feel the bottom of your laptop after a while of use. see if its hot to the touch. also the fan may be busted (this is quite common for older laptops). you can try feeling the power supply also, it should be warm but not extremely hot.

your vid card could also be dying. you could try cleaning out the fan with canned air, make sure you use the straw. i would also clean it with the laptop off.

in any case now would be a good time to save anything important to a usb drive.

posted on Jan, 21 2010 @ 02:15 AM
Thanks for all the advice guys.

I think the hard drive and memory are good. I guessed on the power supply, even jiggled the connection to the laptop.

The fan is still running. Blows out hot air.

I guess maybe it could be a problem with the thermal grease between the CPU and heat sink, assuming it does have grease. Some machines have some type of material between the two, that I'm sure serves the same purpose.

I didn't really see any errors pop up, it's just "click," dead.

I did run a CPU tester on it. It just runs some sort of processing task(S) over and over. But, at that time stuck keys were throwing in symbols, so I am not sure.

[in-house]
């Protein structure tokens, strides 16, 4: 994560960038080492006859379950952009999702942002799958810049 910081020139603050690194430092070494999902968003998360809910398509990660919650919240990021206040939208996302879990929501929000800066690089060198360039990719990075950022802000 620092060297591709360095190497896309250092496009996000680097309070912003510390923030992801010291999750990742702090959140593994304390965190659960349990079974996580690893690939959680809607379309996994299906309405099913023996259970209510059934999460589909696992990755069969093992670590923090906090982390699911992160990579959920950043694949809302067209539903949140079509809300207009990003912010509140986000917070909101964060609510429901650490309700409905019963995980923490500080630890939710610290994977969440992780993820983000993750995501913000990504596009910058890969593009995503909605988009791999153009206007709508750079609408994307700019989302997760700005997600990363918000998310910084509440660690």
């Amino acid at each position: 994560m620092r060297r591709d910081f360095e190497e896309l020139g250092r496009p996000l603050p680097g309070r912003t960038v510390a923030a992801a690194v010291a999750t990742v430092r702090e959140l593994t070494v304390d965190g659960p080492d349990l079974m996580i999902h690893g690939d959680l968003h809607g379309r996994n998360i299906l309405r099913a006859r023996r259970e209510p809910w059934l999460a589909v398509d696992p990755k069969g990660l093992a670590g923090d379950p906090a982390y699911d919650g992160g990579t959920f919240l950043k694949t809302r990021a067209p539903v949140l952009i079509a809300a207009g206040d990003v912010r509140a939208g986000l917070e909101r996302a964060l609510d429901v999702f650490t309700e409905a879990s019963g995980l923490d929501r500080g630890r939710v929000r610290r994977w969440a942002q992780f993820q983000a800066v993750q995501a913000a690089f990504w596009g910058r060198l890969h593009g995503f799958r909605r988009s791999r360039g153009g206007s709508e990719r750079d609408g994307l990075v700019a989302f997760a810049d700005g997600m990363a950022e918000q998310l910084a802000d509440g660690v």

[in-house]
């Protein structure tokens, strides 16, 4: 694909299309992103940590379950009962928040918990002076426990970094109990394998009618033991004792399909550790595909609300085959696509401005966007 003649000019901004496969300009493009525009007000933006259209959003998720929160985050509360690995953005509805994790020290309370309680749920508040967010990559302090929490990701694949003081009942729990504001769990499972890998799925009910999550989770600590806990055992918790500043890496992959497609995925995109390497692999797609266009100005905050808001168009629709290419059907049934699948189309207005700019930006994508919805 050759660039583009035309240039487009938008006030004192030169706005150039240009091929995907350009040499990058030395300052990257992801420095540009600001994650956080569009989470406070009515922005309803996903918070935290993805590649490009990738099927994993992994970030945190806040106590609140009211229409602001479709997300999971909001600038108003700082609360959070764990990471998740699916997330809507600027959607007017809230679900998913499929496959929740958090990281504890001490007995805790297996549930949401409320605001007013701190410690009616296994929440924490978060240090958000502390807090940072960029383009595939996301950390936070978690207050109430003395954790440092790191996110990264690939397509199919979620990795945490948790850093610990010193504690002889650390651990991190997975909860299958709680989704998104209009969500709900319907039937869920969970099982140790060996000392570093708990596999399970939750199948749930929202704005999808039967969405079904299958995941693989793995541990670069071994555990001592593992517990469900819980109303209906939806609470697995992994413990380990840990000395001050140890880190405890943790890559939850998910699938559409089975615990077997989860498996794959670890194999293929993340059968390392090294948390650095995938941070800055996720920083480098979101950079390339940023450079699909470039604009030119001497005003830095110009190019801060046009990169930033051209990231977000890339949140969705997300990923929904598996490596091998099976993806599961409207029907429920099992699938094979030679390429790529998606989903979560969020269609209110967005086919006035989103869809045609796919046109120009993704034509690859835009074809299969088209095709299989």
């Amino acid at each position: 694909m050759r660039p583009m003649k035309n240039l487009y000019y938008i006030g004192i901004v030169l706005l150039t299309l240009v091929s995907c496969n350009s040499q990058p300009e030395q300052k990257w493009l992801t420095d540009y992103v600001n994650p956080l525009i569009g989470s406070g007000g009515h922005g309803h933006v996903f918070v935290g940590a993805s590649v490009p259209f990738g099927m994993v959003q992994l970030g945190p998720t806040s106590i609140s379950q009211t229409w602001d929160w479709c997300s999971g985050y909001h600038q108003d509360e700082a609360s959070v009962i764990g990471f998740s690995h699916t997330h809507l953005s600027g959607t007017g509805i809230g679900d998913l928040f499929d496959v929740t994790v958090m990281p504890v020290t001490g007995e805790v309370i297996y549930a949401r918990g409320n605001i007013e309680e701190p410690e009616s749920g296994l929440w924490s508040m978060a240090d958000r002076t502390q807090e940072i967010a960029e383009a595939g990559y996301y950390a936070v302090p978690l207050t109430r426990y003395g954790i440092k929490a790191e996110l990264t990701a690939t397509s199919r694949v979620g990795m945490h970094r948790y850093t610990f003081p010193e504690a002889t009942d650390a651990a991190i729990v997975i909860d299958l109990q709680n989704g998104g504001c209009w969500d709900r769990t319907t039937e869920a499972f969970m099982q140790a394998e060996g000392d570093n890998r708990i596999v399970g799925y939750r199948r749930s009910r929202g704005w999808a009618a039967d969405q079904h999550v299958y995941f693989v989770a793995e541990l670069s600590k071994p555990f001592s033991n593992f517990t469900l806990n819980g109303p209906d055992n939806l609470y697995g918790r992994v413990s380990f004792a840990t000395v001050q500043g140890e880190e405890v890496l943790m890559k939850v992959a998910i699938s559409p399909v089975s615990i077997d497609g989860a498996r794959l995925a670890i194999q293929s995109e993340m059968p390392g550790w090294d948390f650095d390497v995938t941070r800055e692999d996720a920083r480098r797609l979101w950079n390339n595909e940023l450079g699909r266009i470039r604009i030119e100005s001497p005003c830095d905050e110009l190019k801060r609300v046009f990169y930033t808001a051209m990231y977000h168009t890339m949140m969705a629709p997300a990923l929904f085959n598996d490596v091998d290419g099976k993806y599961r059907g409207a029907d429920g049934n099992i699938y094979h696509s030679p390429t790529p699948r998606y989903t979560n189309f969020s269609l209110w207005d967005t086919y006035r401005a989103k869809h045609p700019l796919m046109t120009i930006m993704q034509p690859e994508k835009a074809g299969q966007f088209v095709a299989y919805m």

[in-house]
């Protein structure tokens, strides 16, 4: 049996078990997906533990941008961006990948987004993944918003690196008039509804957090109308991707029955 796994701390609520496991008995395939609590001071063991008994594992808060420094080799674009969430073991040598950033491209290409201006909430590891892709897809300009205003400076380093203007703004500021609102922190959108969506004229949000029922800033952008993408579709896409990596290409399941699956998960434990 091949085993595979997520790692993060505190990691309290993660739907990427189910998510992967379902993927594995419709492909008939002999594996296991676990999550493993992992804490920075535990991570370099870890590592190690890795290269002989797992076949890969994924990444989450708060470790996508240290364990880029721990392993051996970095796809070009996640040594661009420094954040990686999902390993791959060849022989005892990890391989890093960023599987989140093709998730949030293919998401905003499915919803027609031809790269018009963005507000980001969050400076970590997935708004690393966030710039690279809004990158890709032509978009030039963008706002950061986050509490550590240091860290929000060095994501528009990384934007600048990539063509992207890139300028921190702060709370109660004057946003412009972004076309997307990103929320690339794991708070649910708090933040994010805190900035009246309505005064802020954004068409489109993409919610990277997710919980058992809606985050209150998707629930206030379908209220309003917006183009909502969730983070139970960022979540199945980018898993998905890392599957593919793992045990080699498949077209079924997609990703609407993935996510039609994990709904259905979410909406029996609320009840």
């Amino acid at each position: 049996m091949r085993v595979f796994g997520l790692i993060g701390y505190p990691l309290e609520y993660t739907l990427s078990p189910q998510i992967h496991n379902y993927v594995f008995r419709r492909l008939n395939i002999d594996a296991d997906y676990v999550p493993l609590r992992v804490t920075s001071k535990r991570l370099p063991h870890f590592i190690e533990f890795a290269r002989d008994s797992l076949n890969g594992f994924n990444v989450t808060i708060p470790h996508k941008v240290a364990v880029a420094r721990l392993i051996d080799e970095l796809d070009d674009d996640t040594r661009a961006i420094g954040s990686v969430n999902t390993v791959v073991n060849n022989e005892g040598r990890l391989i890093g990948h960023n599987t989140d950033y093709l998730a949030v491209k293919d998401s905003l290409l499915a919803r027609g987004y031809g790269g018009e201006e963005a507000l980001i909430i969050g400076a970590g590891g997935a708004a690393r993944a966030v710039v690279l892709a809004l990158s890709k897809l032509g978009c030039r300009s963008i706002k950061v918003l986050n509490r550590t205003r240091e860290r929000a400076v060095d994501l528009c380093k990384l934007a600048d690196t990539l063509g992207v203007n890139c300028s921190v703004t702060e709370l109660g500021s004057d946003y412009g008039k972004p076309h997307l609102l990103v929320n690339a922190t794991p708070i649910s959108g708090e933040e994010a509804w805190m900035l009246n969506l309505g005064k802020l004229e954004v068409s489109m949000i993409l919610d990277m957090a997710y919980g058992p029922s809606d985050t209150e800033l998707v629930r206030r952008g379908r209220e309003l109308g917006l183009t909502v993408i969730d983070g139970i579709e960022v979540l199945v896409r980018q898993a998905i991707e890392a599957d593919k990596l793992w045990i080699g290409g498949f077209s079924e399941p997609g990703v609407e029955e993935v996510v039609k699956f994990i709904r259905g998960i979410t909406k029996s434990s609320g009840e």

Some computer problems are hard to diagnose if you don't have the equipment. If I had some way to test the power supply, or had a spare. I have a tester for desktops, 20-24 pin, plus the extra 4 pins that you see on some boards. But no laptop supply tester. I would say it's either on the board, the CPU, or the power supply. Or, perhaps some oddball thing with the hard drive, that my software didn't catch.



posted on Jan, 21 2010 @ 08:04 AM
If it really is related to overheating (which like Alxandro has been the case for me with those instances of sudden shutdown), you can find out quite easily by giving your CPU (and/or GPU - videocard) something to crunch. The most fun way to do that is to play a game too heavy for your laptop (a demo of a new game :]?). If the laptop shuts down, repeat a few times too see if it's consistent. If it doesn't, then you know what isn't the problem ;] Basically if your laptop keeps running happily, then your case fans, cpu speed (overclocking and all), grease (yep! it's there, or should be) and cpu fan are just fine.

Actually it wouldn't surprise me if it doesn't crash, as you mentioned playing solitaire and having it crash.. that's not exactly a situation to expect overheating. Maybe if you've modded the laptop to use a heavier video card or if one of the case fans stopped spinning - but still, solitaire?

If it does crash consistently when running a heavy program, it might not be due to overheating; it could still be the power supply. If I'm not mistaken, most modern videocards, CPU's and harddisks can 'power down' when not fully in use. Conversely this means that running a heavy program would spike the voltage load (sp?gr?).